REDBAND: Ain’t No Cure for the Job Huntin’ Blues By Joshua Stackhouse

Ain’t No Cure for the Job Huntin’ Blues By Joshua Stackhouse

I realize many salty AV veterans either didn’t go to college at all but instead learned on the job or went to school for something not related to AV at all. However, as some of you will know, this “kid” is probably the only person you have ever heard of who has a degree in AV. Yes, you heard me right. Let me say that again. I have an actual college degree in audio/visual systems and electronics.

Here, don’t take my word for it. Check out this video here of my graduation commencement.

See that right there, yeah, that’s me walking across that stage receiving an actual academic degree in audio visual systems. Your eyes are not playing tricks on you. Degrees in A/V actually exist, and I am one of only a handful of people in all of our industry to have one. That makes me special…and highly unemployable.

If the that statement seems odd, let me explain by plainly telling you that just having a degree in A/V doesn’t get you jobs. In fact, it has only served to make things harder in some ways. While you might think that I have the holy grail of education for our industry, many employers do not even really recognize my degree as a valid alternative to experience in the field. This is something in the industry which I am hoping to reconcile. As you read this, if you are an employer, consider that just because degrees in A/V are relatively new, it doesn’t mean that I’m not every bit as capable as doing the job as the guys who have been doing it for years.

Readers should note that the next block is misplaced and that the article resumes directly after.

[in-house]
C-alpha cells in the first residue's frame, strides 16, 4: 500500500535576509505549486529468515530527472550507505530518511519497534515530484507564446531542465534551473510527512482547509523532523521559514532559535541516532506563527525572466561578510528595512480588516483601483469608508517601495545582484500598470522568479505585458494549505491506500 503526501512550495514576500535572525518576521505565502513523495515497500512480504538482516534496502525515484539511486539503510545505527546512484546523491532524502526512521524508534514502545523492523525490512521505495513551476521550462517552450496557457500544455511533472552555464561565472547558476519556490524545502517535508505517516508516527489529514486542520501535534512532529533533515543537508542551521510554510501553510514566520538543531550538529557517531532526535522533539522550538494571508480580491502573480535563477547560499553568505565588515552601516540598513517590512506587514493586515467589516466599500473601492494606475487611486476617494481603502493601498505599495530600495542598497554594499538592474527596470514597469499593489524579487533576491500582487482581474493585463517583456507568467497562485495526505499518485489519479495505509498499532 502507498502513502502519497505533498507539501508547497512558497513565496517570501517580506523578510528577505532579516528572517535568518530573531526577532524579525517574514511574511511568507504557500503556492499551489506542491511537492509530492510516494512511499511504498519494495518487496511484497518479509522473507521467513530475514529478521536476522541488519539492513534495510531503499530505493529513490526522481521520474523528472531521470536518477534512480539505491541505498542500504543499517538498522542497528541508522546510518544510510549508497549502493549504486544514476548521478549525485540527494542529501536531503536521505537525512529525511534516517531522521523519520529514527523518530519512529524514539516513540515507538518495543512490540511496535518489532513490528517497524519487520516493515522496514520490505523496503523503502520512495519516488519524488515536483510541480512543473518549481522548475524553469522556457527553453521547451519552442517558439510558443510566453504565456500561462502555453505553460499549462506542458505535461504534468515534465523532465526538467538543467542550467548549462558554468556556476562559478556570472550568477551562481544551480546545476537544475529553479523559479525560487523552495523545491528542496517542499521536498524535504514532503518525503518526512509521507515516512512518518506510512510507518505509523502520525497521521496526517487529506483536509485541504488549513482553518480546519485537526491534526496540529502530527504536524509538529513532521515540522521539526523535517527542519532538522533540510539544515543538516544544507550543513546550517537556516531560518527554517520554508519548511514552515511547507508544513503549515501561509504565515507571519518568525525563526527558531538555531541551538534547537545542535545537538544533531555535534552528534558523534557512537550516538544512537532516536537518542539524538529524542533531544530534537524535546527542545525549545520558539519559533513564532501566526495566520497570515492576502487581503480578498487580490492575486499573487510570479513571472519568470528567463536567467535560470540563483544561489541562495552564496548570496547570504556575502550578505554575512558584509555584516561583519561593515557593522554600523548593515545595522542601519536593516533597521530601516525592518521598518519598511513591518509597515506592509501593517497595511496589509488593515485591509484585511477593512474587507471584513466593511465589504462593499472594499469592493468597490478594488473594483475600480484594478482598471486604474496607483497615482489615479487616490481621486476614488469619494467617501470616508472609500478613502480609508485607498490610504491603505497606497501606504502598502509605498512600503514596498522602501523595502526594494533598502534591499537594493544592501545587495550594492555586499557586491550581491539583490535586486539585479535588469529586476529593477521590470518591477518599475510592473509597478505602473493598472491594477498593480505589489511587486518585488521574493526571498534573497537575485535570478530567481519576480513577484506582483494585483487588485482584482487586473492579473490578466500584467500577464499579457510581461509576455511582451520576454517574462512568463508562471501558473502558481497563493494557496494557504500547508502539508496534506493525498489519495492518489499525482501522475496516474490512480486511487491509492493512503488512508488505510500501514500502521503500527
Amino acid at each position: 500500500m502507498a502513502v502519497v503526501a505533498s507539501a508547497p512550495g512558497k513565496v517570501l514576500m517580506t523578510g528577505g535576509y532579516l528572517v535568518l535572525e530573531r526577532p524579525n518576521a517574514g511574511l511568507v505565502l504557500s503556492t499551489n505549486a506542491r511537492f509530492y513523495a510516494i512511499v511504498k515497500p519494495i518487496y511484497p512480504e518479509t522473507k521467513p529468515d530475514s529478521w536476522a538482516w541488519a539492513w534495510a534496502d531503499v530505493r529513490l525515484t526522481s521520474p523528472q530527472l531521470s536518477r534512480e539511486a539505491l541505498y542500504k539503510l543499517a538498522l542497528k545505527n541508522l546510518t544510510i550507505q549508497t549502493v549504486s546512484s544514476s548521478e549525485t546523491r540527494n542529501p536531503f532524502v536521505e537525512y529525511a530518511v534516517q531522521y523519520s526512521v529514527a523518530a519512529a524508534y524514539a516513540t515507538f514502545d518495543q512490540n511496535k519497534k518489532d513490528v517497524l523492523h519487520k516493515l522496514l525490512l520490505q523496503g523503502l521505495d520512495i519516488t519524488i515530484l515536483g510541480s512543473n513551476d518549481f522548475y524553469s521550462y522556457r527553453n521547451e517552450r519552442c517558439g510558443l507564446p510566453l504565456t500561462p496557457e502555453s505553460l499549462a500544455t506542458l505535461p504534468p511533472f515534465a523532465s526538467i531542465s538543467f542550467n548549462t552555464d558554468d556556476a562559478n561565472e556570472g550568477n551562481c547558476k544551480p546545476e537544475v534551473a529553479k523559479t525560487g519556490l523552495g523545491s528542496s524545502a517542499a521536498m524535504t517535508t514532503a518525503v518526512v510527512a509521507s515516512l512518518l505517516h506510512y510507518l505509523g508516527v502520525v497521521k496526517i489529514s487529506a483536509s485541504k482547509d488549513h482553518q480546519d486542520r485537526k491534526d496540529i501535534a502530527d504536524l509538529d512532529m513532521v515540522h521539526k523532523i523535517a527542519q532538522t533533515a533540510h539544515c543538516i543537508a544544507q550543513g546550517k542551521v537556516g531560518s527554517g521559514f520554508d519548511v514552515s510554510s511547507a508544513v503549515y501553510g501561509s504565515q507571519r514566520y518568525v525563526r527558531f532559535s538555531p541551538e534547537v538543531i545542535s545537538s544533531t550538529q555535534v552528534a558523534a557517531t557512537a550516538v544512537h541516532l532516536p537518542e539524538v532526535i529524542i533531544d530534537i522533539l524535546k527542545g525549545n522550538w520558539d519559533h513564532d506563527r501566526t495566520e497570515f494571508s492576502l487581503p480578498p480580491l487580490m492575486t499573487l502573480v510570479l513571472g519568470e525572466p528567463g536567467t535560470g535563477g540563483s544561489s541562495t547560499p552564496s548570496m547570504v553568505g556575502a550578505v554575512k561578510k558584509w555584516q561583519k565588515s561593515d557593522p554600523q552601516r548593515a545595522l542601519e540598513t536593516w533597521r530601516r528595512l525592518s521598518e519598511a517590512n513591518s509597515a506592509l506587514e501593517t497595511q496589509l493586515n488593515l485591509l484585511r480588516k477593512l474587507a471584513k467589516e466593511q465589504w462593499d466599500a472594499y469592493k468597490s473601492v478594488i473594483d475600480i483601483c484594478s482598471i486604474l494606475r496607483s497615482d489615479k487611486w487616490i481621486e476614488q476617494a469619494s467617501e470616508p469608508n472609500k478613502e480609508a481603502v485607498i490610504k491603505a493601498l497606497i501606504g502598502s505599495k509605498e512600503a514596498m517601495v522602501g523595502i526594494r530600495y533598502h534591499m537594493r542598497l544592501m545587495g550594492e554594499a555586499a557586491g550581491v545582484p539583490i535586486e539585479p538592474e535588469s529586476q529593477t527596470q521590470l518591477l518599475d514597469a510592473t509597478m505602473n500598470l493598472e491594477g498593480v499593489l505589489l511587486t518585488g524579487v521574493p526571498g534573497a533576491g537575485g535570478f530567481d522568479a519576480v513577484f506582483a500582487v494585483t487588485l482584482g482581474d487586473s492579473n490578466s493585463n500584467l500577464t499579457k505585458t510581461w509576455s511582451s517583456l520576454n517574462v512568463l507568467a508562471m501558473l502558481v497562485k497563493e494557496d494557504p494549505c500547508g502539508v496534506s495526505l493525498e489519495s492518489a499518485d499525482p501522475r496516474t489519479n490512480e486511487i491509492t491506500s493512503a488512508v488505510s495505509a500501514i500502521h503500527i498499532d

Now as I stated, finding employment after graduation wasn’t necessarily easier just because I held an AV degree. I faced many challenges but we’ll just focus the big five. A pseudo sixth problem which I won’t discuss, but deserves mention is that I had to teach myself through research who the players in each market segment are in my local area and the industry at large.

The first obstacle I had to overcome in searching for a job was understanding what exactly employers call each job and what that job entails.  It is a disservice to our entire industry that we still have so many job titles out there and no standards. For example, some companies have dedicated “Structured Cabling Technicians”, whereas another may very well employ someone whose sole job is to install cabling but instead is only called an “Installation Technician”.

Figuring out what each job is called is really minor in comparison to the big two insurmountable obstacles of consistent employer demand for several years experience and the desire for employees with specializations. While I have years of IT and technical support experience behind me, I only possess the experience I gained from two years of school when it comes to AV. Well, that’s sort of true, I’ve been dealing with AV my entire life off and on as a technician, though from an employer perspective that doesn’t really count. Employers consistently asked me about my level of experience during interviews, and each time I had to defend the validity of hands on trade school training.